We note that 5d'(c'4 + 10c'2d'2 + 5d'4) = 25d'5 + 5d'(c'4 + 10c'2d'2)

Also:

25d'5 ≤ 2d2 → d'5 ≤ (2d2)/25 → d' ≤ 5(2d*2d)/25

So:

d' is less than d [Since 5(2d*2d)/25 is less than d as shown below]

5(2d*2d)/25 is less than d since

(i) Putting both sides to the power of 5 gives us:
(2d2)/25
is less than d5

(ii) Multiplying both sides by 25 gives us:
2d2
is less than 25d5

(iii) Since d ≥ 1 (#7), we know that d2 is less than d5.

(18) If this procedure continued, we eventually get an integer d'' which is less than 1 which is absurd [We only need to repeat this procedure d more times]

QED

Scouse Rob said...

Step (3):
Is there an errant minus at the start of:
-2^5m*5^5n*z'^5 = 2p(p^4 + 10p^2q^2 + 5q^4) ?

Step (6d):
f changes into p and back again.

Rob

Larry Freeman said...

Hi Rob,

Thanks for the comments! I have tried to rewrite the proof to make it clearer.

There was an errant minus. It has been removed.

The argument in (6d) is confusing. I have changed it to make it clearer.

Cheers,

-Larry

Tim said...

I think you left out the square on a in 6e, or else i don't follow the proof. Other than that i love the lay out real easy to follow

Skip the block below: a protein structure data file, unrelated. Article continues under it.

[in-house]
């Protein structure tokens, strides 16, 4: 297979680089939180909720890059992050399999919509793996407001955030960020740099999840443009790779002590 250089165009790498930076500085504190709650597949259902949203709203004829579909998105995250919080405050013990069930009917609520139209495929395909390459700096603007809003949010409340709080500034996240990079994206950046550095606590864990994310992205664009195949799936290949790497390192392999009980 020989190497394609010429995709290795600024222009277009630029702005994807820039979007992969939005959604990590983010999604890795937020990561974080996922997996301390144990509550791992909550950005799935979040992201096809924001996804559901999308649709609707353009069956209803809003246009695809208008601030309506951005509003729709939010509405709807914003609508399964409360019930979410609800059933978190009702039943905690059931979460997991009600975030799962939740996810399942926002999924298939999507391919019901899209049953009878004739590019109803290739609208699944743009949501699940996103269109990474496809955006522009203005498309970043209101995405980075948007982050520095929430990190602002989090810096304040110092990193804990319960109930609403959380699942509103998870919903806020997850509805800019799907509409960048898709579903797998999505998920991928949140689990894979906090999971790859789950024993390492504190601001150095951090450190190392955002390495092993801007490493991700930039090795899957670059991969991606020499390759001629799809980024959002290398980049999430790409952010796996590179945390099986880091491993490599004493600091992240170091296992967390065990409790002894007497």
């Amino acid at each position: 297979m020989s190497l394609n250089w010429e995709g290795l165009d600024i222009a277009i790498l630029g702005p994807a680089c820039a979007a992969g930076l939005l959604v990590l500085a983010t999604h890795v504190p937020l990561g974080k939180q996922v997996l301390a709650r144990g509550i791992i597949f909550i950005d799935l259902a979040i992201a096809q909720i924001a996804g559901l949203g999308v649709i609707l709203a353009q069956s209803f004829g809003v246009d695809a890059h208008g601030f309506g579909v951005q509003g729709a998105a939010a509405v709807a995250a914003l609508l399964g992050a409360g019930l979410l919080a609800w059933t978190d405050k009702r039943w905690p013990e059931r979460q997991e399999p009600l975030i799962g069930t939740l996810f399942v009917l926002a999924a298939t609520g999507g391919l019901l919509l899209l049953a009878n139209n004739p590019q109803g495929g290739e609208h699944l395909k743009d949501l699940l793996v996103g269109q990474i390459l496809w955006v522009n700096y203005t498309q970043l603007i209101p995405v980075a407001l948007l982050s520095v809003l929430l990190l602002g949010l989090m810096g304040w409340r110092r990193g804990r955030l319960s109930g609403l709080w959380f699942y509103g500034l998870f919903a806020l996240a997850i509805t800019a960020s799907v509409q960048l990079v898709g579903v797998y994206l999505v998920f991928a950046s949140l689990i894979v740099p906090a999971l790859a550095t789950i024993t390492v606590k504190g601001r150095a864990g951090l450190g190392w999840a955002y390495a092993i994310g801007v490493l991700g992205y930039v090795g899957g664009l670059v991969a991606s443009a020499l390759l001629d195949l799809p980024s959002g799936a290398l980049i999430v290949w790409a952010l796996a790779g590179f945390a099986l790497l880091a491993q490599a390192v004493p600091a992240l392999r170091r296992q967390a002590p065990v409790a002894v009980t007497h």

Thanks

Tim

Tim said...

I think you are missing a square on the a in 6e or else i don't make the conection. Love the proof though makes it real nice and simple to follow thank you

Tim

Larry Freeman said...

Hi Tim,

Thanks for your comment. I've updated step #6e. You are right that the detail was not clear.

Please let me know if you have questions about any other steps.

Cheers,

-Larry

Scouse Rob said...

I think in step (6a):

Since f divides a, we know that f divides 10r^2

Should be:

Since f divides b, we know that f divides 10r^2

Rob

Scouse Rob said...

In step (9d) should

Now, (2*5^2r) is a fifth power (#7e)

be

Now, (2*52r) is a fifth power (#6e)

Rob

Scouse Rob said...

In step (9d) should:

(2*5^2r)^2 = 2*5^3*10r^2 = (2*5^3)*v

be

(2*5^2r)^2 = 2*5^3*10r^2 = (2*5^3)*b

Rob

Scouse Rob said...

In step (9d) should:

(d) u' - 5v'2 is a fifth power since:

be

(d) u'^2 - 5v'2 is a fifth power since:

Rob

Scouse Rob said...

In step (10):

(10) With the properties in step #9, we can use a lemma which I will prove later to show:

Is the proof of this lemma up yet?

:-(

Rob

Scouse Rob said...

Apologies for the last post.

Step (10) is similar to step (7) and uses the same lemma.

Right?

Rob

Scouse Rob said...

In step (6e) should

(e) t=a - 5b^2 is a fifth power since:

be

(e) t=a^2 - 5b^2 is a fifth power since:

as in step (5d)?

Rob

Scouse Rob said...

In step (8) should:

u' = c + 5d^2

be

u' = c^2 + 5d^2

Rob